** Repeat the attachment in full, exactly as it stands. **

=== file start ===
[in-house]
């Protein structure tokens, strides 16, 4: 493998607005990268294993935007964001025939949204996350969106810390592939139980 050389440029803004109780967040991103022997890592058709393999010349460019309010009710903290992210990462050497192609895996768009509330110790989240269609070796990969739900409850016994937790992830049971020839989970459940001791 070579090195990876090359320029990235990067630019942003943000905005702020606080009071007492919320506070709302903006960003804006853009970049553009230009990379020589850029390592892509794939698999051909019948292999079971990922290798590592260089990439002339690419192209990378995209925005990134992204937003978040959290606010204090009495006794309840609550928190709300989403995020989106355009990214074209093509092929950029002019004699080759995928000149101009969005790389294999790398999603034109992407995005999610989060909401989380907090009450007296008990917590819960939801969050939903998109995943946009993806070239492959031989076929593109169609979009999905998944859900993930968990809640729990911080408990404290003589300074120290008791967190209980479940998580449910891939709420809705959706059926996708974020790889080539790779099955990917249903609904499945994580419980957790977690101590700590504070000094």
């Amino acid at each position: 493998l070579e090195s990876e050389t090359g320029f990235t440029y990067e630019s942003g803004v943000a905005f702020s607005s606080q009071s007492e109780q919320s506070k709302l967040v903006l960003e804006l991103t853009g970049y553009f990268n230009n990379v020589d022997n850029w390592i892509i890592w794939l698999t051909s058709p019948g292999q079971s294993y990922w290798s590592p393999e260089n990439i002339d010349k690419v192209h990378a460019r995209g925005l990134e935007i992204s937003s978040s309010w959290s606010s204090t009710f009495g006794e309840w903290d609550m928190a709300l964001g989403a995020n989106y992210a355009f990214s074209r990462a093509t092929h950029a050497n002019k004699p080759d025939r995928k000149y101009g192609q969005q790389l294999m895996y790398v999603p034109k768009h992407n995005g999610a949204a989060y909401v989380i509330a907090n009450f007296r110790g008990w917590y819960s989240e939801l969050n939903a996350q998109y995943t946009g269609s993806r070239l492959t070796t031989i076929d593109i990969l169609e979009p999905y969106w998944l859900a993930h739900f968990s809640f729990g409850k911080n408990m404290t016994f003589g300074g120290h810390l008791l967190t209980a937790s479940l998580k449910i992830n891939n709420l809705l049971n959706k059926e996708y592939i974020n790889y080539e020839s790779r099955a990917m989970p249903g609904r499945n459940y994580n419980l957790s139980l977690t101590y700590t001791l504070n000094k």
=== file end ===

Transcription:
[in-house]
């Protein structure tokens, strides 16, 4: 493998607005990268294993935007964001025939949204996350969106810390592939139980 050389440029803004109780967040991103022997890592058709393999010349460019309010009710903290992210990462050497192609895996768009509330110790989240269609070796990969739900409850016994937790992830049971020839989970459940001791 070579090195990876090359320029990235990067630019942003943000905005702020606080009071007492919320506070709302903006960003804006853009970049553009230009990379020589850029390592892509794939698999051909019948292999079971990922290798590592260089990439002339690419192209990378995209925005990134992204937003978040959290606010204090009495006794309840609550928190709300989403995020989106355009990214074209093509092929950029002019004699080759995928000149101009969005790389294999790398999603034109992407995005999610989060909401989380907090009450007296008990917590819960939801969050939903998109995943946009993806070239492959031989076929593109169609979009999905998944859900993930968990809640729990911080408990404290003589300074120290008791967190209980479940998580449910891939709420809705959706059926996708974020790889080539790779099955990917249903609904499945994580419980957790977690101590700590504070000094």
């Amino acid at each position: 493998l070579e090195s990876e050389t090359g320029f990235t440029y990067e630019s942003g803004v943000a905005f702020s607005s606080q009071s007492e109780q919320s506070k709302l967040v903006l960003e804006l991103t853009g970049y553009f990268n230009n990379v020589d022997n850029w390592i892509i890592w794939l698999t051909s058709p019948g292999q079971s294993y990922w290798s590592p393999e260089n990439i002339d010349k690419v192209h990378a460019r995209g925005l990134e935007i992204s937003s978040s309010w959290s606010s204090t009710f009495g006794e309840w903290d609550m928190a709300l964001g989403a995020n989106y992210a355009f990214s074209r990462a093509t092929h950029a050497n002019k004699p080759d025939r995928k000149y101009g192609q969005q790389l294999m895996y790398v999603p034109k768009h992407n995005g999610a949204a989060y909401v989380i509330a907090n009450f007296r110790g008990w917590y819960s989240e939801l969050n939903a996350q998109y995943t946009g269609s993806r070239l492959t070796t031989i076929d593109i990969l169609e979009p999905y969106w998944l859900a993930h739900f968990s809640f729990g409850k911080n408990m404290t016994f003589g300074g120290h810390l008791l967190t209980a937790s479940l998580k449910i992830n891939n709420l809705l049971n959706k059926e996708y592939i974020n790889y080539e020839s790779r099955a990917m989970p249903g609904r499945n459940y994580n419980l957790s139980l977690t101590y700590t001791l504070n000094k």